Secondly, This benefit is so peculiar to the Church, that we cannot enjoy it unless we continue in the communion of the Church. Thirdly, It is dispensed to us by the ministers and pastors of the Church, either in the preaching of the Gospel or the administration of the Sacraments, and herein is especially manifested the power of the keys, which the Lord has bestowed on the company of the faithful. Accordingly, let each of us consider it to be his duty to seek forgiveness of sins only where the Lord has placed it. Of the public reconciliation which relates to discipline, we shall speak at the proper place (Ibid).
Calvinism is an egregious false gospel being flaunted in broad daylight by academic elitists who are in reality clueless, which brings me to my second point. This is where the vast majority of American Christians are functioning Calvinists…among many other ways while vehemently denying Calvin. Specifically, the whole idea that eschatology is a “secondary issue.” No, no, no, no, no, no, no! Eschatology is gospel; you cannot separate the cross from eschatology. One’s eschatology will be consistent with their view of justification—unless you’re John MacArthur.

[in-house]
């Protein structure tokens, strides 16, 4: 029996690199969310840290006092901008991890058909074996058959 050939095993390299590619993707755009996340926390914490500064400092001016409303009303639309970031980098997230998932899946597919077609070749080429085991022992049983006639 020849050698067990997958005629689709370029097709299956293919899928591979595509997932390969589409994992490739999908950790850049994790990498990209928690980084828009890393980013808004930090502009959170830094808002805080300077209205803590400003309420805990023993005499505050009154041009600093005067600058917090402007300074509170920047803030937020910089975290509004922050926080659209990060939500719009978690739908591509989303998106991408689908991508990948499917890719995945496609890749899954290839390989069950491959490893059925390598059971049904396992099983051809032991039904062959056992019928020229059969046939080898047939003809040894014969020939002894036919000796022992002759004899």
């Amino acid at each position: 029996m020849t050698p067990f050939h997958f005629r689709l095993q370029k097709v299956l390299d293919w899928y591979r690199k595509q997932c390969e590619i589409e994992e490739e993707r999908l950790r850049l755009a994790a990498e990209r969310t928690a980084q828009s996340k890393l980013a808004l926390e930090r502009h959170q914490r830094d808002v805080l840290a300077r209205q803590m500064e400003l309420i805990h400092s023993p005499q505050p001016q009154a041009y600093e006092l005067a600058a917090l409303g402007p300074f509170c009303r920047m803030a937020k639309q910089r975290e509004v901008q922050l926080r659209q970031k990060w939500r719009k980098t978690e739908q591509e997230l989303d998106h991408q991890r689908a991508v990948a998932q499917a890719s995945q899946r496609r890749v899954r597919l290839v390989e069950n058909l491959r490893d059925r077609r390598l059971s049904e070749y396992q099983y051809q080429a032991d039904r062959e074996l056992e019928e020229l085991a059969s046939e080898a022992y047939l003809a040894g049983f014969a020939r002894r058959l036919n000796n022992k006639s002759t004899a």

The number of resurrections and judgments, and who stands in those judgments, are indicative of a particular view of justification, and election in particular. MacArthur’s dispensationalism coupled with naming the name of Calvinistic soteriology, which really isn’t Calvin’s soteriology, to begin with, is a dumbfounding contraction that leaves one without words to fully explain. Calvin’s eschatology calls for one resurrection and one judgment at the end of time where everyone sweats it out while waiting to find out if they were antinomian enough. Some of the books at the Great White Throne Judgment are the books of the law that will be used by God to judge the works of those standing in that judgment. As one aspect of Christian security, we will not stand in that judgment because we are not under the law. Furthermore, we don’t wait to see if our antinomianism sufficiently utilized the “doing and dying” of Christ to cover our sins—our sins have been completely eradicated.
The number of resurrections and judgments speak to our view of what part of Christ’s works on the cross are finished and not finished, the separation of justification and sanctification, the new birth, election, and future Israel. Eschatology is gospel.
That’s why every self‐respecting premillennialist isn’t a Calvinist, and why MacArthur isn’t a Calvinist, but he thinks he is a Calvinist. As stated by Richard Muller,
There is every likelihood that John MacArthur’s “Calvinism” would probably not be recognized by Calvin himself.
It’s all simply pathetic.